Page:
Science shows you get dumber in your 30s. That’s a good thing for high-performing leaders.

Do you think you’re smart?

When it comes to intelligence, our educational system’s obsession with categorizing us into haves (the naturally bright, talented, gifted) and have-nots has spawned generations of adults who continue to align their views with these probably incorrect and most definitely outdated categories.

Furthermore, for those whom psychologists label as entity theorists (who tend to believe that intelligence is a fixed entity, that basically what you already have is what you get), life is even more difficult.

Fearing that they are not, and will not be, up to the task, they end up not seeking that promotion or a potential romantic partner, and even have a negative view of their attractiveness and health.

If this is hitting close to home, you’re not alone.

Fortunately, the idea of ​​a monolithic intelligence being sold in schools is incomplete. Wherever you feel you fit on the intelligence scale, you can still crack the code for a full and purposeful life. How?

Focusing on time-sensitive nurturing of what psychologist Raymond Cattell calls our fluid versus crystallized intelligence.

Fluid intelligence is probably what you already think intelligence really is. It is his ability to solve problems in the blink of an eye. It is your mental speed and dexterity in new and unknown situations. It’s about thinking abstractly and learning new skills. He is young and fast.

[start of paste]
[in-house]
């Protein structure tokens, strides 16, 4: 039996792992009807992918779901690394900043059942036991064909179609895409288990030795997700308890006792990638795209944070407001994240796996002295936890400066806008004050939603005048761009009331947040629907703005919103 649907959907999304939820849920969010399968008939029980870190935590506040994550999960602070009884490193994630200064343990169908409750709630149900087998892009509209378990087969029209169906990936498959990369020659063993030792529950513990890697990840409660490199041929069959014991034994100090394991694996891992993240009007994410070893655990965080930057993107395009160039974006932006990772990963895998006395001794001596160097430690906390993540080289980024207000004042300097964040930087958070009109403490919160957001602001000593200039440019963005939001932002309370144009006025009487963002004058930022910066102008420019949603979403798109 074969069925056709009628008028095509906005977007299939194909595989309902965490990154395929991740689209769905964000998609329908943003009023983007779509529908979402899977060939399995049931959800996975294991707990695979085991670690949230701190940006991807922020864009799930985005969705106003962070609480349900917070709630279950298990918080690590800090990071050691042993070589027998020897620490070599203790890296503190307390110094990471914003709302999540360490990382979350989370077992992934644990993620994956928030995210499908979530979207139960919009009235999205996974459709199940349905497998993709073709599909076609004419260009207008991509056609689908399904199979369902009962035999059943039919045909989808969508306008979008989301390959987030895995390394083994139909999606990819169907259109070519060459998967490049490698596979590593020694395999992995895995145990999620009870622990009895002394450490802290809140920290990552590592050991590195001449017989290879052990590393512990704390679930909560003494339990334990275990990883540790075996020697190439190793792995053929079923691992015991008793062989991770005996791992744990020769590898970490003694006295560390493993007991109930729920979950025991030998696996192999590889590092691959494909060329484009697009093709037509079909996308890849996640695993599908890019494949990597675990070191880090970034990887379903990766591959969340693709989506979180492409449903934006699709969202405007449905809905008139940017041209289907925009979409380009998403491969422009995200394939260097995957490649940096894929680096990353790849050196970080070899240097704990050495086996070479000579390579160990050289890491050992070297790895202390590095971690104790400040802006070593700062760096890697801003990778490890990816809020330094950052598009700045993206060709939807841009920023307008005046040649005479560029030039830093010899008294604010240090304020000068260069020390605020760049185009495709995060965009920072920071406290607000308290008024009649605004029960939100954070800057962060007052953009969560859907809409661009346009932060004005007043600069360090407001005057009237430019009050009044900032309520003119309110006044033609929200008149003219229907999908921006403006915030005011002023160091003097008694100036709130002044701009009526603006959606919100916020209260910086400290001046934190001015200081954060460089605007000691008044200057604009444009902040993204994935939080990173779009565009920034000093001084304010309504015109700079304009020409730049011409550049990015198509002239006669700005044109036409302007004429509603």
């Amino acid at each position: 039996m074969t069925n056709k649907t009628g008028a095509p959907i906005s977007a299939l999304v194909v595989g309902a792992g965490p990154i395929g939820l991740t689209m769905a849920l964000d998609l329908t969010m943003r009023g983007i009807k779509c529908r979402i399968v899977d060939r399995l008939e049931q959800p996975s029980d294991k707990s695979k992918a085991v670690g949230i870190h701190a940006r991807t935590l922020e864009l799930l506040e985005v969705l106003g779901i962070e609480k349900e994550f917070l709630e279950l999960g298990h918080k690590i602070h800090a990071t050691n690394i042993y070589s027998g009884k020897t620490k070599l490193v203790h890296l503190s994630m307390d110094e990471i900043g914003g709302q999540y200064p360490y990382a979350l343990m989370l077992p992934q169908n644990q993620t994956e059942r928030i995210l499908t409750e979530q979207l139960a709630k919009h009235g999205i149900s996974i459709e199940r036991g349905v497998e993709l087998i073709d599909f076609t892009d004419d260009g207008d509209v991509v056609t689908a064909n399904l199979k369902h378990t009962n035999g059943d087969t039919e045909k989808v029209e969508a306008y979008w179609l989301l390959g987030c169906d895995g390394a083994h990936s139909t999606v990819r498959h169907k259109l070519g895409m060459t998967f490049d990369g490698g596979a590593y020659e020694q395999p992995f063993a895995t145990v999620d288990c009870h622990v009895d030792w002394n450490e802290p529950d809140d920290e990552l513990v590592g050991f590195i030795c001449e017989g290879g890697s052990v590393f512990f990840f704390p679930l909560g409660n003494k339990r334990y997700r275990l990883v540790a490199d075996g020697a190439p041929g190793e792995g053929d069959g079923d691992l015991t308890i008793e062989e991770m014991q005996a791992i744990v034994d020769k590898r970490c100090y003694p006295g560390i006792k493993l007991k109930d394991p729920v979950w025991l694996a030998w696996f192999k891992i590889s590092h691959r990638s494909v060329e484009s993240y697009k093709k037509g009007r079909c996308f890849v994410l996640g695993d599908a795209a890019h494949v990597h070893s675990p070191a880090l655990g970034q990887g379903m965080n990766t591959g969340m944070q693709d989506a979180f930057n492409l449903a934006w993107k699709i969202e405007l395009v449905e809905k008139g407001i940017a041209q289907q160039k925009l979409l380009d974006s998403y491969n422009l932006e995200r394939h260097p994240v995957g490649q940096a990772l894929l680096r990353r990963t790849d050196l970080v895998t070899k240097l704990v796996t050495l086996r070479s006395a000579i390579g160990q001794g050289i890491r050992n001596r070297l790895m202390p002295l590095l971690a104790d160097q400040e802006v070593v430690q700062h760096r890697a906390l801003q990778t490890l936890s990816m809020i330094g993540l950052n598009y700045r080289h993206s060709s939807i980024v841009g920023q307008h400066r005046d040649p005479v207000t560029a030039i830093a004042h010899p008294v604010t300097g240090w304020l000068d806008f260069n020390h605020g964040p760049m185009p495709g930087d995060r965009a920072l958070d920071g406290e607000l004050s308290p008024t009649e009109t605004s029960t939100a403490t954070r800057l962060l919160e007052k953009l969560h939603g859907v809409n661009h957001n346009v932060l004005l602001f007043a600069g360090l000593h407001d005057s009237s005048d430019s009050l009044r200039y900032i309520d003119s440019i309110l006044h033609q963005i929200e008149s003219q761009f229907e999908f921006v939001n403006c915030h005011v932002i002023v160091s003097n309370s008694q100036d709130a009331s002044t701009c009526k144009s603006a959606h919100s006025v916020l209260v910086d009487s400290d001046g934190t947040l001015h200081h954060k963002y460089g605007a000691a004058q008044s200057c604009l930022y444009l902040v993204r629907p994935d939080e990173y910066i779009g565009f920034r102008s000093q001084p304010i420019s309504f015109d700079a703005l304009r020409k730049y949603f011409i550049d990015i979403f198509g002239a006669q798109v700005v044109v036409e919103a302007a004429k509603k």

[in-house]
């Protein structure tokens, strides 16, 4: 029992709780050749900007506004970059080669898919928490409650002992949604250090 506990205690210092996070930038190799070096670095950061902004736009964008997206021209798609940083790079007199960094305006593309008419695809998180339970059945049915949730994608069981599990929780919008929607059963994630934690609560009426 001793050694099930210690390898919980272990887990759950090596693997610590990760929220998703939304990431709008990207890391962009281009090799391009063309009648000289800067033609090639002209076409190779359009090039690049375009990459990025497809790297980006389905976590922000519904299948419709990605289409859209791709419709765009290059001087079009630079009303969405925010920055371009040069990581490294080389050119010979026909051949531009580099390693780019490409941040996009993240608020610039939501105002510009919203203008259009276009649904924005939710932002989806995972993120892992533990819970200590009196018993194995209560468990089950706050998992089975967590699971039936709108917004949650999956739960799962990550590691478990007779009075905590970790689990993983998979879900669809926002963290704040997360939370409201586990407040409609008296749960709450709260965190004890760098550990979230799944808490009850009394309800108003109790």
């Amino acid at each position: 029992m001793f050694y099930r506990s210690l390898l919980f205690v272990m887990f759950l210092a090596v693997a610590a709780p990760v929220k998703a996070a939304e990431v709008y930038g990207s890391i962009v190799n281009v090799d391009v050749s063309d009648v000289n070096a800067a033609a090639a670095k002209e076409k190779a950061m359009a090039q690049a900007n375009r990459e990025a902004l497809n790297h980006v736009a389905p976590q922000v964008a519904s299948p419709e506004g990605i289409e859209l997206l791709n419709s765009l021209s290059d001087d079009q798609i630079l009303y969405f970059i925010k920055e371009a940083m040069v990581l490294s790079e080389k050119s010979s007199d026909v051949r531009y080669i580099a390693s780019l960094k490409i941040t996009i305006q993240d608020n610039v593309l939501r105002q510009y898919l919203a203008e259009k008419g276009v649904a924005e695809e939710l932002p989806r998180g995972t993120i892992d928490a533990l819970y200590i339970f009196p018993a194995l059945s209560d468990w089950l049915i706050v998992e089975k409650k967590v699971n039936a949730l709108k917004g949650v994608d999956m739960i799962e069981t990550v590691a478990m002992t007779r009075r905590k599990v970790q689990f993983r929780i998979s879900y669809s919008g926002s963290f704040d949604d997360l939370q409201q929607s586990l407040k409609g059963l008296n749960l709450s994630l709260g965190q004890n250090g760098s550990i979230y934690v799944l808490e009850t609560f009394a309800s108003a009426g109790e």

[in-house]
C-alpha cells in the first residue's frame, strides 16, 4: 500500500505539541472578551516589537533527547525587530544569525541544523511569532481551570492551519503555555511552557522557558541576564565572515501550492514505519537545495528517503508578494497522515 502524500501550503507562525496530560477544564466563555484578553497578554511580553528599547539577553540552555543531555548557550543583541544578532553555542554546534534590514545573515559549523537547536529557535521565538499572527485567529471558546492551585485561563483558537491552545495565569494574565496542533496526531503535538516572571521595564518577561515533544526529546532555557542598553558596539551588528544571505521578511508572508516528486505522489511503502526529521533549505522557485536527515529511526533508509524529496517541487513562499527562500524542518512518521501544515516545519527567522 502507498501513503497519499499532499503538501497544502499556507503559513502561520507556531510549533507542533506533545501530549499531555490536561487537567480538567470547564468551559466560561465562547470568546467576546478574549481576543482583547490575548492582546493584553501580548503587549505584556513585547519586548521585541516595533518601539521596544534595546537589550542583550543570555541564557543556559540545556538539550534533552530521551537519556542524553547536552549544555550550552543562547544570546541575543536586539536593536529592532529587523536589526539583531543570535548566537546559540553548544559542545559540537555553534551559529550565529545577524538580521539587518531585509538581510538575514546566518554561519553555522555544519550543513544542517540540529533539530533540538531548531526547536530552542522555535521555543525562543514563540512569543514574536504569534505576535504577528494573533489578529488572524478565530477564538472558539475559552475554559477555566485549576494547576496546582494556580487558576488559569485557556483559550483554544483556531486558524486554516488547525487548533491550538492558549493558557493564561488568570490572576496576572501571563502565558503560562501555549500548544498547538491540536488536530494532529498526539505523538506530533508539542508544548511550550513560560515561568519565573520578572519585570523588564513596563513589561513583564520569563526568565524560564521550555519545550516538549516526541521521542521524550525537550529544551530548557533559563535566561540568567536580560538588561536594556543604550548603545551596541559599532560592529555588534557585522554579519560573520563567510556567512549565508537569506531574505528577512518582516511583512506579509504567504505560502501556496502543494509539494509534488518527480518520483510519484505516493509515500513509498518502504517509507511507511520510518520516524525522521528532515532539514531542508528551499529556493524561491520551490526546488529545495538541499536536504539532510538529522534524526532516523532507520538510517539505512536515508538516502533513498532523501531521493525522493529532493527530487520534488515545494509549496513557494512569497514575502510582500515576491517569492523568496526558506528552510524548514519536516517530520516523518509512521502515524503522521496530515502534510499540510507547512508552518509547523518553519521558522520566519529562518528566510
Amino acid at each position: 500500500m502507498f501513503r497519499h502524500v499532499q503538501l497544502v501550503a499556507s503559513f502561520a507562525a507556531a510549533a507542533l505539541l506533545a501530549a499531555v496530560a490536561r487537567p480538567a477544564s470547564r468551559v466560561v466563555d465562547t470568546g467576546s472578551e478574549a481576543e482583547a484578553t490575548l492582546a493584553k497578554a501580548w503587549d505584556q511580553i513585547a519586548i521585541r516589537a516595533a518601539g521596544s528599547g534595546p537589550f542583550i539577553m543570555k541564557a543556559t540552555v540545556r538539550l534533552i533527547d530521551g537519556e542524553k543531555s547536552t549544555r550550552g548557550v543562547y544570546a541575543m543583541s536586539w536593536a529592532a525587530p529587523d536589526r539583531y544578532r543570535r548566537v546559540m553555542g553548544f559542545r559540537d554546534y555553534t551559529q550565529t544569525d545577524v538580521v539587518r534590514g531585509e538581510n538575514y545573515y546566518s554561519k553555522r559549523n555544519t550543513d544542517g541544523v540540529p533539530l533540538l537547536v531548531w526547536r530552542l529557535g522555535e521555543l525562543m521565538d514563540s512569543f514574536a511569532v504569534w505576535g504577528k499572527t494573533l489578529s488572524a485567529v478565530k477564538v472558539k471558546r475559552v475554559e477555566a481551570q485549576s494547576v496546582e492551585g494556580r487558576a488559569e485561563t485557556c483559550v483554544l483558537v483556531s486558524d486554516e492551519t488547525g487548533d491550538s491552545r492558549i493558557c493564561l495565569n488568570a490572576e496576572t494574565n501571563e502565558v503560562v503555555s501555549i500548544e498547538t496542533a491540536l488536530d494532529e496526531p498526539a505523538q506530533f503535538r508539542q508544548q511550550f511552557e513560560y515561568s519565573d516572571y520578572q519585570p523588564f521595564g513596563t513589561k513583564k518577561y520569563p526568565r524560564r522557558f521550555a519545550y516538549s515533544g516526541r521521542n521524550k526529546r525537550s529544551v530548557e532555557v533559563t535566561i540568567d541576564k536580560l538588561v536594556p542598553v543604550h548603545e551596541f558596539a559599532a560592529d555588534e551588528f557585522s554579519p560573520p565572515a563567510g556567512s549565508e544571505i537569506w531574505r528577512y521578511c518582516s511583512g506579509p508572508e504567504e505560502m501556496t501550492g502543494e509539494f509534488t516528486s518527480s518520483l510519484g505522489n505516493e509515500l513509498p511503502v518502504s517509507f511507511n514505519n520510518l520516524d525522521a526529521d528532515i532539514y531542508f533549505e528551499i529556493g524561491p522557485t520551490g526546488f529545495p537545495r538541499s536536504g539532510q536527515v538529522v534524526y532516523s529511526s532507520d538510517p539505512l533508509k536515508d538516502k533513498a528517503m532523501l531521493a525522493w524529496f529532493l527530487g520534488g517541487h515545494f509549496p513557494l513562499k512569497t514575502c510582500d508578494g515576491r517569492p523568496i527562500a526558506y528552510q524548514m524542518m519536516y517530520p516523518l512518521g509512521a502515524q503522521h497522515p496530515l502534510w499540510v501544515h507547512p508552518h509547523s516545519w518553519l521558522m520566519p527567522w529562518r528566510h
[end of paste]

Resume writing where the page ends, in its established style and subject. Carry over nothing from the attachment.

And it reaches its peak at age 30.

With that fall comes the rise of crystallized intelligence. That is your ability to connect the dots, notice patterns, and synthesize unrelated information and experiences into coherent knowledge. It may not sound as sexy as fluid intelligence, but it feeds off of it, and it turns out that’s what satisfies you in recent years, as many of us begin to take on larger leadership roles.

So how can you use this information to heal a meaningful life and develop as a leader?

Step 1. Collect

Do this early on, while you still have your raw intelligence. Think of it this way: fluid intelligence is about information gathering.

Pick up an instrument, learn to code, read novels in a different language, and talk to strangers. The sky is the limit. Your brain and memory are ready to internalize and store new stimuli, and mental function sharpens after engaging your cognitive and motor skills in a new action. And it is because of this bodily preparation that you feel a sense of satisfaction when you venture into the unknown.

By the way, you don’t even have to be particularly good at any of that. You will continue to reap the benefits of the aftermath of each initiative for the rest of your life.

Step 2. Synthesize

Wisdom is the ability to apply knowledge, experience, and good judgment. Sounds familiar?

That is crystallized intelligence. This is where you put all the background knowledge and experiences you’ve gathered as part of your fluid intelligence to work. Because of this, your 40s and 50s are your best years to advise, teach, consult, and mentor younger colleagues.

By focusing on building on what you already know, you can create a life where your contributions feel important and meaningful. Because when we feel like we matter, we are fulfilled and thrive in our work and in life.

Opinions expressed here by columnists are their own, not those of

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